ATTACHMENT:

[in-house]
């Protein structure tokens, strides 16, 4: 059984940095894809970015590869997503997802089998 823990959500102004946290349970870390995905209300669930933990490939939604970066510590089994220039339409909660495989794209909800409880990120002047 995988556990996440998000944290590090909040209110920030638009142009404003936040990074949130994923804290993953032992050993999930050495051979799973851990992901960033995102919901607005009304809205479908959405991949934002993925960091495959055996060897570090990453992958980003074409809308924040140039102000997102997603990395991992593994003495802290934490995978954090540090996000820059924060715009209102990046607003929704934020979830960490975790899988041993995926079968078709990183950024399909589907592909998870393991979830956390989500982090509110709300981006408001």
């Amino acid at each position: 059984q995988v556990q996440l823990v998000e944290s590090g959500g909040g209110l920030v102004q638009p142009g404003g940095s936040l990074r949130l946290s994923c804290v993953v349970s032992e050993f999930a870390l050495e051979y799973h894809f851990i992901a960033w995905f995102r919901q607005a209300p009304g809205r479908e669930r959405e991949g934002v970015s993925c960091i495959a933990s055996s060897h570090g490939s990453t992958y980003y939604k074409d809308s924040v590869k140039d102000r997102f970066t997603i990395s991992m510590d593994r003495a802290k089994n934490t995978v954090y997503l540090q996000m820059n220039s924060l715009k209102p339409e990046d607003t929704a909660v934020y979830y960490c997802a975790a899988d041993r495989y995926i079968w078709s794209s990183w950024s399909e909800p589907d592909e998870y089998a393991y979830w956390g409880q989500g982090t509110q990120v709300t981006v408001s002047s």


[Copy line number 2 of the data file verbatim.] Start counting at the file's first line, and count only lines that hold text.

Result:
């Protein structure tokens, strides 16, 4: 059984940095894809970015590869997503997802089998 823990959500102004946290349970870390995905209300669930933990490939939604970066510590089994220039339409909660495989794209909800409880990120002047 995988556990996440998000944290590090909040209110920030638009142009404003936040990074949130994923804290993953032992050993999930050495051979799973851990992901960033995102919901607005009304809205479908959405991949934002993925960091495959055996060897570090990453992958980003074409809308924040140039102000997102997603990395991992593994003495802290934490995978954090540090996000820059924060715009209102990046607003929704934020979830960490975790899988041993995926079968078709990183950024399909589907592909998870393991979830956390989500982090509110709300981006408001």